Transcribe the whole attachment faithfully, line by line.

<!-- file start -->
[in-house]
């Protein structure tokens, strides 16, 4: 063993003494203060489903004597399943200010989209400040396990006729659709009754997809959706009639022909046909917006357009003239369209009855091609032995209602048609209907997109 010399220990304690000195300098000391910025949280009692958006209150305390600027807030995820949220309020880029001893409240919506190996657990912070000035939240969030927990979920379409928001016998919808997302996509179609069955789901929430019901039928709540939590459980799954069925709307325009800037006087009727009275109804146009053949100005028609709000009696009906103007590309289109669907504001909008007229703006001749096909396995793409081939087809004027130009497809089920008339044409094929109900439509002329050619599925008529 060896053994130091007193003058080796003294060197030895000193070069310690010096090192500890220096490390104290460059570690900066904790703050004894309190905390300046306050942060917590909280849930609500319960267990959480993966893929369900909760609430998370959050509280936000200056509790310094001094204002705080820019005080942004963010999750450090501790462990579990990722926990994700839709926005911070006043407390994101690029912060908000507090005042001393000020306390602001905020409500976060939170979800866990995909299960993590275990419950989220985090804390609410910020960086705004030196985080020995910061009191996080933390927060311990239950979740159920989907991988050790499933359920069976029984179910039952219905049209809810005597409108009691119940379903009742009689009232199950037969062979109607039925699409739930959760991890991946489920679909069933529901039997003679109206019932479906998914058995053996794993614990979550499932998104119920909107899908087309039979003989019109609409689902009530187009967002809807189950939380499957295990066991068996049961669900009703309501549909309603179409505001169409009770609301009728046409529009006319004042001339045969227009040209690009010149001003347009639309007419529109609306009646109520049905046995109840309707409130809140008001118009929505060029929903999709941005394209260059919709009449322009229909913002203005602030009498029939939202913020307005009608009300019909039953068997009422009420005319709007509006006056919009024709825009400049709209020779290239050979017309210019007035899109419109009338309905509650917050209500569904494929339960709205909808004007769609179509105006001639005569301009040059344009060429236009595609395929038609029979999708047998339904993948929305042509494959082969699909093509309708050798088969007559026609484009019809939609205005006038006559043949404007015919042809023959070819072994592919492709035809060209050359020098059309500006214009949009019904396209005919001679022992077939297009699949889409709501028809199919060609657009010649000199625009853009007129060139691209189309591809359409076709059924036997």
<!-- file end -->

[in-house]
């Protein structure tokens, strides 16, 4: 063993003494203060489903004597399943200010989209400040396990006729659709009754997809959706009639022909046909917006357009003239369209009855091609032995209602048609209907997109 010399220990304690000195300098000391910025949280009692958006209150305390600027807030995820949220309020880029001893409240919506190996657990912070000035939240969030927990979920379409928001016998919808997302996509179609069955789901929430019901039928709540939590459980799954069925709307325009800037006087009727009275109804146009053949100005028609709000009696009906103007590309289109669907504001909008007229703006001749096909396995793409081939087809004027130009497809089920008339044409094929109900439509002329050619599925008529 060896053994130091007193003058080796003294060197030895000193070069310690010096090192500890220096490390104290460059570690900066904790703050004894309190905390300046306050942060917590909280849930609500319960267990959480993966893929369900909760609430998370959050509280936000200056509790310094001094204002705080820019005080942004963010999750450090501790462990579990990722926990994700839709926005911070006043407390994101690029912060908000507090005042001393000020306390602001905020409500976060939170979800866990995909299960993590275990419950989220985090804390609410910020960086705004030196985080020995910061009191996080933390927060311990239950979740159920989907991988050790499933359920069976029984179910039952219905049209809810005597409108009691119940379903009742009689009232199950037969062979109607039925699409739930959760991890991946489920679909069933529901039997003679109206019932479906998914058995053996794993614990979550499932998104119920909107899908087309039979003989019109609409689902009530187009967002809807189950939380499957295990066991068996049961669900009703309501549909309603179409505001169409009770609301009728046409529009006319004042001339045969227009040209690009010149001003347009639309007419529109609306009646109520049905046995109840309707409130809140008001118009929505060029929903999709941005394209260059919709009449322009229909913002203005602030009498029939939202913020307005009608009300019909039953068997009422009420005319709007509006006056919009024709825009400049709209020779290239050979017309210019007035899109419109009338309905509650917050209500569904494929339960709205909808004007769609179509105006001639005569301009040059344009060429236009595609395929038609029979999708047998339904993948929305042509494959082969699909093509309708050798088969007559026609484009019809939609205005006038006559043949404007015919042809023959070819072994592919492709035809060209050359020098059309500006214009949009019904396209005919001679022992077939297009699949889409709501028809199919060609657009010649000199625009853009007129060139691209189309591809359409076709059924036997």